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dc.contributor.authorRankin, Keith
dc.date.accessioned2018-03-28T19:08:25Z
dc.date.available2018-03-28T19:08:25Z
dc.date.issued2018-03-06
dc.identifier.urihttps://hdl.handle.net/10652/4176
dc.description.abstractIn 1991 I wrote advocating ‘a universal tax credit available to every adult – the Universal Basic Income (UBI) – and a moderately high flat tax rate’. In 1996 I started to develop these ideas into a “social accounting framework”. It was only after my 1996 presentation – in Vienna, Austria – that the name ‘Universal Basic Income’ became a popular choice, among a number of other names, for the concept of a universal publicly sourced income payable equally to all citizens. In particular, the name ‘Universal Basic Income’ was popularised through the 2000 Boston Review forum A Basic Income for All by Philippe van Parijs, the leading intellectual in the 1990s of the Basic Income movement. My principal academic output from this project was A New Fiscal Contract? Constructing a Universal Basic Income and a Social Wage, published in 1997 in the Social Policy Journal of New Zealand. In his Boston Review leader, van Parijs suggested “that everyone should be paid a universal basic income (UBI), at a level sufficient for subsistence”. Thus he was advocating a UBI at a specified minimum level. Since then, the meaning of universal basic income has narrowed to mean ‘a universal credit available to every adult, at a level sufficient for subsistence’. It is this final qualifier that compromises the original meaning, and fosters the common criticisms that a UBI is necessarily expensive, and is an invitation to a lifestyle of indolence. I now choose to de-emphasise the name Universal Basic Income; a name that, in the present debate, has come, to too many people, to represent an unaffordable utopian benefit that undermines the work-thrift ethos that they believe underpins economic growth. Indeed, in this context, a universal basic income is sometimes presented as a benefit to replace all other benefits – a maximum as well as a minimum benefit – meaning that people with unusually high needs may be denied public help in meeting those needs. Instead of universal basic income, I now advocate a public equity dividend. I have written a report for the Policy Observatory that details the idea of public equity, and provides a model for how, with minimal transition costs, it might work in New Zealand.en_NZ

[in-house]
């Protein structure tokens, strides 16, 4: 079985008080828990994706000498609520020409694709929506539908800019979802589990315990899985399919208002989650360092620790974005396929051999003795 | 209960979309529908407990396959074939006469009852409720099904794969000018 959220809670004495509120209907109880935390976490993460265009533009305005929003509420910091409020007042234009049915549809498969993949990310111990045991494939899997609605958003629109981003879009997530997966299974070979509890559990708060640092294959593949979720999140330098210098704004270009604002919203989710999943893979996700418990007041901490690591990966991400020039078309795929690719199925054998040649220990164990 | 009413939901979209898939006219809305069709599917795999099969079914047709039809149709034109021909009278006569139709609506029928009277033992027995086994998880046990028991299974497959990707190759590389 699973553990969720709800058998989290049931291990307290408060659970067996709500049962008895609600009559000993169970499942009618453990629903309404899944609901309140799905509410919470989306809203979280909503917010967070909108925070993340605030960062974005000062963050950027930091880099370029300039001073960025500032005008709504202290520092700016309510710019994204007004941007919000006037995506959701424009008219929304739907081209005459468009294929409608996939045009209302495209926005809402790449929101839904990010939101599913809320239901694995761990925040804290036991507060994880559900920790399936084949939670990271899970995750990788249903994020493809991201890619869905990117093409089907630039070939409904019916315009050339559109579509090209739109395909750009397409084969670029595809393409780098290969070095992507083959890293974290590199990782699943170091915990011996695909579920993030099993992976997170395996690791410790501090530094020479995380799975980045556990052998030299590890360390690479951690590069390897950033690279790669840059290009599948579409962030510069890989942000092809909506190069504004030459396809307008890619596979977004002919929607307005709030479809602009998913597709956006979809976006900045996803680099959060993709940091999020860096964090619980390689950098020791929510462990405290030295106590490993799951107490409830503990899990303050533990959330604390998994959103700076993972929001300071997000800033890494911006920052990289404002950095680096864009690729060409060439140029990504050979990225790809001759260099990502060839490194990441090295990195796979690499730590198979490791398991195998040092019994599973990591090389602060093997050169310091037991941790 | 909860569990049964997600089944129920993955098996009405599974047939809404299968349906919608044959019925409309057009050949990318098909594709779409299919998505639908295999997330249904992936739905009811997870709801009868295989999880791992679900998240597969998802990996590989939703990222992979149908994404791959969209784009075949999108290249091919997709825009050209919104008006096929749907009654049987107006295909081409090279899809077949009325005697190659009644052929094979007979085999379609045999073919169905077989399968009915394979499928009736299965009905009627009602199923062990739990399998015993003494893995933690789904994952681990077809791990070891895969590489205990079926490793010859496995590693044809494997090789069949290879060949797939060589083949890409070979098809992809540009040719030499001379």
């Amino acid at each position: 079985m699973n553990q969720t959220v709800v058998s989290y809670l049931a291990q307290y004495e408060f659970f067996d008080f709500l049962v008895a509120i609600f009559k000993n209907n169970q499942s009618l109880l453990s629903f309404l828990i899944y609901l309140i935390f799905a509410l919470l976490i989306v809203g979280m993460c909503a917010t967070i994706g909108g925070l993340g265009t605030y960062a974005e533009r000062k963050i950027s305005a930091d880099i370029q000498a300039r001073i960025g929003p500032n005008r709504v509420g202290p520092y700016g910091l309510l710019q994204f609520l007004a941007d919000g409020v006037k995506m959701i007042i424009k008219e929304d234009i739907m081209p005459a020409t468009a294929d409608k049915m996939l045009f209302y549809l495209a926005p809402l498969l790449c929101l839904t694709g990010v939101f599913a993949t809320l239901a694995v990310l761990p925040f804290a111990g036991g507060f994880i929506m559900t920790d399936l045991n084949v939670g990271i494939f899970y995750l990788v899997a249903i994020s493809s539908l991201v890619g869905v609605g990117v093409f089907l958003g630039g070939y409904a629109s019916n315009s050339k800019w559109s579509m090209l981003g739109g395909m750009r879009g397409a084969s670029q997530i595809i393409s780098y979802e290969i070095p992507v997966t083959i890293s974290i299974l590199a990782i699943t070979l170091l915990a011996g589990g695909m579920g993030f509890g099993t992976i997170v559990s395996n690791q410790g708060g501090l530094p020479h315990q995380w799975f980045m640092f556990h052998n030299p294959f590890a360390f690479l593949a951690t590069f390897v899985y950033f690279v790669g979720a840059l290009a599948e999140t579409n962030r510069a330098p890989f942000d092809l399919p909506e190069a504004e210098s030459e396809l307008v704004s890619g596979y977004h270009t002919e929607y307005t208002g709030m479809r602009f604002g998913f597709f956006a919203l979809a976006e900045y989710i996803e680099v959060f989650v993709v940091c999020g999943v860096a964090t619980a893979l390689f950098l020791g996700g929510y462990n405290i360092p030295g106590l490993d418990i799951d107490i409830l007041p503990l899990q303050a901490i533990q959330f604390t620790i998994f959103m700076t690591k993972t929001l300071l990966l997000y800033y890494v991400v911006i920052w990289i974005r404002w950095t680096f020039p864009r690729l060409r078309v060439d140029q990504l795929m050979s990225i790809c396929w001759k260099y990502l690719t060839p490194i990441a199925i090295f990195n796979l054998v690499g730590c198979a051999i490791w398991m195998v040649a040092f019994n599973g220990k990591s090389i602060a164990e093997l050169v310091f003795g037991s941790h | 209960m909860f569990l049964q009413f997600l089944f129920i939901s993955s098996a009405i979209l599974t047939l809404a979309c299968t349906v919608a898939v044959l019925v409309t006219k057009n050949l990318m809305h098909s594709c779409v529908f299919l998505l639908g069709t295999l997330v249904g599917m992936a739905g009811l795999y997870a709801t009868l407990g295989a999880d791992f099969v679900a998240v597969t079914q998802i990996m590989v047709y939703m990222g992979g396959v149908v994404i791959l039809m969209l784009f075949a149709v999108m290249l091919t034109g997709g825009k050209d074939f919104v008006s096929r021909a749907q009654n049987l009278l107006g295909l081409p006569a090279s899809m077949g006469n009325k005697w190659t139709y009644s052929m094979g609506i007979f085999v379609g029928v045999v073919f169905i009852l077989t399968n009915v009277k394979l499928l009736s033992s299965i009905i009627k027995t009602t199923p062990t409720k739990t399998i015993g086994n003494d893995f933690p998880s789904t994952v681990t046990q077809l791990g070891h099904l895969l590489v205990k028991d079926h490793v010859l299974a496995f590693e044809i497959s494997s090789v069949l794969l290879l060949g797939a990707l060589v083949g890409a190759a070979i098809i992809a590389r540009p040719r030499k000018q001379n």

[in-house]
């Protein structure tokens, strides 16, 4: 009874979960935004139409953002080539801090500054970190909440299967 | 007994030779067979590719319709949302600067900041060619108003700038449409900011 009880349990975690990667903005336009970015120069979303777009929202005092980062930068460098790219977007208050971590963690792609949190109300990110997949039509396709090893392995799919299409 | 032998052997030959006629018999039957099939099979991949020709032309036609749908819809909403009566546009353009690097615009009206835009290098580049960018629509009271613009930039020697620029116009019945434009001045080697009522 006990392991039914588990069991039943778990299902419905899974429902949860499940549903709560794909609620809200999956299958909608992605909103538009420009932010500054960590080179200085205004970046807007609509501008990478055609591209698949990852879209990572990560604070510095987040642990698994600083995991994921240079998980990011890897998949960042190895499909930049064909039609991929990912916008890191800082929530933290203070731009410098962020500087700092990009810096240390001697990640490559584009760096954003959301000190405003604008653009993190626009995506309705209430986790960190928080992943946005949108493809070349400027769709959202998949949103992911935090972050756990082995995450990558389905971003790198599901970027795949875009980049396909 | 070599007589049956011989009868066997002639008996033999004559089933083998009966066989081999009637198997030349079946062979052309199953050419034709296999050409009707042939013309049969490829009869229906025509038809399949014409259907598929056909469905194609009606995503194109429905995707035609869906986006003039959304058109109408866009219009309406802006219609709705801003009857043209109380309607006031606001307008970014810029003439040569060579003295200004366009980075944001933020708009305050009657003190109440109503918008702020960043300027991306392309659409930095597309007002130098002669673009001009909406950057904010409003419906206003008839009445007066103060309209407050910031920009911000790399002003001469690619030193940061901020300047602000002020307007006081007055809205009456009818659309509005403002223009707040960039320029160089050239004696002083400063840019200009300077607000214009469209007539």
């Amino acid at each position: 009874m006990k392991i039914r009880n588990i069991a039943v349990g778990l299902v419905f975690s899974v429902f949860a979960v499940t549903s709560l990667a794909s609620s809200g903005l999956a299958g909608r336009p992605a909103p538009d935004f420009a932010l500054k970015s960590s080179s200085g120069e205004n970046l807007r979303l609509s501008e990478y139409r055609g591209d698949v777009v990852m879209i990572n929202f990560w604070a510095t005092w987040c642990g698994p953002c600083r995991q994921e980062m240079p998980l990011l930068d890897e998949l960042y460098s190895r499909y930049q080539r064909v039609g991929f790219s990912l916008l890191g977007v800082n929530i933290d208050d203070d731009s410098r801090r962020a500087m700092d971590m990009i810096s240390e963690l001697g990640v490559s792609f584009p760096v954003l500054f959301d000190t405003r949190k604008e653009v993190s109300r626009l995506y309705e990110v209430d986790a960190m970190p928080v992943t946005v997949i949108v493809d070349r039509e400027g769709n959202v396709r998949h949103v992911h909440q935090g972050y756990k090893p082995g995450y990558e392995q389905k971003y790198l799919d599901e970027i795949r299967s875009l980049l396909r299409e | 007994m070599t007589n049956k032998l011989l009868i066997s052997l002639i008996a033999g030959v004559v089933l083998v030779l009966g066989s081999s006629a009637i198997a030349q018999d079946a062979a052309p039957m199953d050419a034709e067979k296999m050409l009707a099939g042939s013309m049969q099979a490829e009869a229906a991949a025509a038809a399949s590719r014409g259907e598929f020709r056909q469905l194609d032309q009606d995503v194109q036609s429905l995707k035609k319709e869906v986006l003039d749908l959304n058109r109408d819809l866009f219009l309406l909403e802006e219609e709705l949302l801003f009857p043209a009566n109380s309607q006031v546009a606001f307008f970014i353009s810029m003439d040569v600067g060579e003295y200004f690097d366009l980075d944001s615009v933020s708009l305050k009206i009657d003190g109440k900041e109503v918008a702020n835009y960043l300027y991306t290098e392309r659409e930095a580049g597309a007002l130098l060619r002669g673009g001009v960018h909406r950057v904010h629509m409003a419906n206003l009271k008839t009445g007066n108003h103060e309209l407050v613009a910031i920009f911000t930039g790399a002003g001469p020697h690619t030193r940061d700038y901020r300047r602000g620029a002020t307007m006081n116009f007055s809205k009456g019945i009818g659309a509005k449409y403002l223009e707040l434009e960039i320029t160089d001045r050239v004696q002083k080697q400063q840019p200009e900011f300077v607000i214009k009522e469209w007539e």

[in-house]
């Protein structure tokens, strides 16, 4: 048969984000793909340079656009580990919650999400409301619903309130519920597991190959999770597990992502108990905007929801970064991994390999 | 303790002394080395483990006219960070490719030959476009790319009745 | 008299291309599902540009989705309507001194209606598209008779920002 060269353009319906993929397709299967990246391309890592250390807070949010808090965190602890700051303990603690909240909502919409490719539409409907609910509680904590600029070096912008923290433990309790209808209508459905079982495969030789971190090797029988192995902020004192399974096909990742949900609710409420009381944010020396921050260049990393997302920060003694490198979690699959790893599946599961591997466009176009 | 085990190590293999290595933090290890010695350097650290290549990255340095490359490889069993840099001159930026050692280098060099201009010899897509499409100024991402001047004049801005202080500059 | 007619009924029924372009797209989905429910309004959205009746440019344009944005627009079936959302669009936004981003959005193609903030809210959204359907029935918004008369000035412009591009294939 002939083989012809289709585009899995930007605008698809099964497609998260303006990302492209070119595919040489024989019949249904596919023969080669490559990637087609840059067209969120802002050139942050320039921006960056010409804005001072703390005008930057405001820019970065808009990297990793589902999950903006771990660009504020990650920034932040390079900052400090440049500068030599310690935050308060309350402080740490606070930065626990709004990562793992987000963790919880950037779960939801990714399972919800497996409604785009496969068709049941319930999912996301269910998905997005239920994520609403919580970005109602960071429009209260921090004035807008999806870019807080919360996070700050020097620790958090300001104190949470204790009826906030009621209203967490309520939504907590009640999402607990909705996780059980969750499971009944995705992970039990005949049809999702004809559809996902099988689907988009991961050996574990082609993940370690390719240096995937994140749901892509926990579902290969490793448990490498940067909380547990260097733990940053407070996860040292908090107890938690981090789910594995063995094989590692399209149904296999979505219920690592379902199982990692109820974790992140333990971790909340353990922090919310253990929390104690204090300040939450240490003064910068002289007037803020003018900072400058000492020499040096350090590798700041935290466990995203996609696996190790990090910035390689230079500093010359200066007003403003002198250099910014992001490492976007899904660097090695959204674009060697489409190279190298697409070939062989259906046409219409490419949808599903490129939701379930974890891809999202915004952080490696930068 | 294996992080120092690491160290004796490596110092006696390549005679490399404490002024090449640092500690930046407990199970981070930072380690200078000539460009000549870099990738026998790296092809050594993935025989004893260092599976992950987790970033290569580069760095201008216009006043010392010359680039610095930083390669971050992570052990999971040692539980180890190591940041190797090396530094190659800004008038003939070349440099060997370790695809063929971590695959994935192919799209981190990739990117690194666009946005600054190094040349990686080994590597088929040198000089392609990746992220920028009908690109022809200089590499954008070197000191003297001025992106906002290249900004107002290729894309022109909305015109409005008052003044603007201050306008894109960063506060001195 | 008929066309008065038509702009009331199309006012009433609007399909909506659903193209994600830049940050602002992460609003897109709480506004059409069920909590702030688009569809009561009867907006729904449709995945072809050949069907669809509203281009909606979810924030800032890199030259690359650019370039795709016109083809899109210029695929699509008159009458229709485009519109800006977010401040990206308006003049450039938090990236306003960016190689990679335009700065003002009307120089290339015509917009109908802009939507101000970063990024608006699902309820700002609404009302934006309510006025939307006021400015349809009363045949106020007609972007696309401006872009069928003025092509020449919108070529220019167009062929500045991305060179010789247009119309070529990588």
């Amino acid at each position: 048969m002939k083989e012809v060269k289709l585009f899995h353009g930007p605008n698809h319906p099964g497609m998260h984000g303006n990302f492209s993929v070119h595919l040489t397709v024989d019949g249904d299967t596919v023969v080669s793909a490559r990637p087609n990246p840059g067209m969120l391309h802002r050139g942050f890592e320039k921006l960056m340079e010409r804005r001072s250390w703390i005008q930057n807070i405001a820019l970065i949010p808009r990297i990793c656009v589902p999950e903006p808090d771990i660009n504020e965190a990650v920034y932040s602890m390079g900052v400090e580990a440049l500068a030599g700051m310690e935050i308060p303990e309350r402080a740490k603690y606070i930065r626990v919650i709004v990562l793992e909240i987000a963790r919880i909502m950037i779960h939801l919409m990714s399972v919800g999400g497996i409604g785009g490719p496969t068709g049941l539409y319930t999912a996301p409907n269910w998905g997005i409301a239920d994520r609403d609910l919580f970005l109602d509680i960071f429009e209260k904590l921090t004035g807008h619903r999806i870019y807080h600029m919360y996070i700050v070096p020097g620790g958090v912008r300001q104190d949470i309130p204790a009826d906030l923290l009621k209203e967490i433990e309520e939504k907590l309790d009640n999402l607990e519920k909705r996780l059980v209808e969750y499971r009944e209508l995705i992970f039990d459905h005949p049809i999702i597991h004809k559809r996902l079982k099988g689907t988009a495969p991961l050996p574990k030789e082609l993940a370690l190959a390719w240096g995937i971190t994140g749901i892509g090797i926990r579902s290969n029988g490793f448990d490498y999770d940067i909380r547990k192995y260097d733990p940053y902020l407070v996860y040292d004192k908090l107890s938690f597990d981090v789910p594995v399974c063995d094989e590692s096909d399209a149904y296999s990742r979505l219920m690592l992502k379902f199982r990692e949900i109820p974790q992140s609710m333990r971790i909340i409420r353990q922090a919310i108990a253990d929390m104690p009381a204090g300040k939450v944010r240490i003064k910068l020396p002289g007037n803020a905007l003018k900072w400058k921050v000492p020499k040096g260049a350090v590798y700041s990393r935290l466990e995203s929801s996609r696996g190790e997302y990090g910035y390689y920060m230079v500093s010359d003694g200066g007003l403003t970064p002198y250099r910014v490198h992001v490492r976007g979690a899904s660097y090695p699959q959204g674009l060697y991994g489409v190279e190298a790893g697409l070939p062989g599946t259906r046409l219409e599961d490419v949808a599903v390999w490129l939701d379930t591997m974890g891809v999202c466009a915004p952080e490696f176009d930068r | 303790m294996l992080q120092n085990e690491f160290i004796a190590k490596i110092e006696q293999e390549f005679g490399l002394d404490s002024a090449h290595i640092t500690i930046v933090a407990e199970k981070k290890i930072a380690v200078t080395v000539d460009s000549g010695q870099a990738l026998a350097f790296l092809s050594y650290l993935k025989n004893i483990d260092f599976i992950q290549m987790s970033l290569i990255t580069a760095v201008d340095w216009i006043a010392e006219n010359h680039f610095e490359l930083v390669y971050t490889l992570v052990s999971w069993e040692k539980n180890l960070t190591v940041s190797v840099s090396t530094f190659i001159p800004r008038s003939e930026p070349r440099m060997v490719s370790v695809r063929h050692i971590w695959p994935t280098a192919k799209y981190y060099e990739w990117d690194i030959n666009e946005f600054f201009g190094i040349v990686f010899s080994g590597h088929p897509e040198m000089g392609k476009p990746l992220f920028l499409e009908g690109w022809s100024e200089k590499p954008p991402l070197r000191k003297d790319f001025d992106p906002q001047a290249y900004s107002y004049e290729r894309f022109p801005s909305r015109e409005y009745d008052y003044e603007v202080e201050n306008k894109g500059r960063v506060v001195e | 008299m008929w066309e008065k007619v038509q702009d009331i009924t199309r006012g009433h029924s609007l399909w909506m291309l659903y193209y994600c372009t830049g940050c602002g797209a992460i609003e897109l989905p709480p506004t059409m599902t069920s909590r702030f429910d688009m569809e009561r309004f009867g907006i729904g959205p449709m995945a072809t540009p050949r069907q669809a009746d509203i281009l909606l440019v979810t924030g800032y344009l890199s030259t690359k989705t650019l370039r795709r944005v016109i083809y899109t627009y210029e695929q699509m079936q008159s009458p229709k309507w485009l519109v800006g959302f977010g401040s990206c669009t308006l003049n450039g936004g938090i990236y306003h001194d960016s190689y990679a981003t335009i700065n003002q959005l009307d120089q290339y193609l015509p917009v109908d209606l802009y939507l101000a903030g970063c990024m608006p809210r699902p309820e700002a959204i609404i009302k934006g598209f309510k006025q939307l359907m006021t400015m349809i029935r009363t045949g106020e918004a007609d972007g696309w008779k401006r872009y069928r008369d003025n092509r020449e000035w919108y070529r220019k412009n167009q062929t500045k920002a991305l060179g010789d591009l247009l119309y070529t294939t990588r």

dc.language.isoenen_NZ
dc.publisherAuckland University of Technology, Policy Observatoryen_NZ
dc.relation.urihttp://briefingpapers.co.nz/from-universal-basic-income-to-public-equity-dividends/en_NZ
dc.subjectNew Zealanden_NZ
dc.subjectPublic Equity Dividenden_NZ
dc.subjectUniversal Basic Income (UBI)en_NZ
dc.subjectincome taxen_NZ
dc.subjectflat taxen_NZ
dc.subjecttax reformen_NZ
dc.subjectpolicy developmenten_NZ
dc.titleFrom universal basic income to public equity dividendsen_NZ
dc.typeOtheren_NZ
dc.date.updated2018-03-24T13:30:11Z
dc.rights.holderAuthoren_NZ
dc.subject.marsden40212 Macroeconomics (incl. Monetary and Fiscal Theory)en_NZ
dc.identifier.bibliographicCitationRankin, K. (2018). From universal basic income to public equity dividends. Briefing Papers. Auckland, New Zealand: AUT University, Policy Observatory. http://briefingpapers.co.nz/from-universal-basic-income-to-public-equity-dividends/.en_NZ
unitec.publication.titleBriefing Papersen_NZ
unitec.peerreviewedyesen_NZ
unitec.identifier.roms61297en_NZ
unitec.publication.placeAuckland, New Zealanden_NZ


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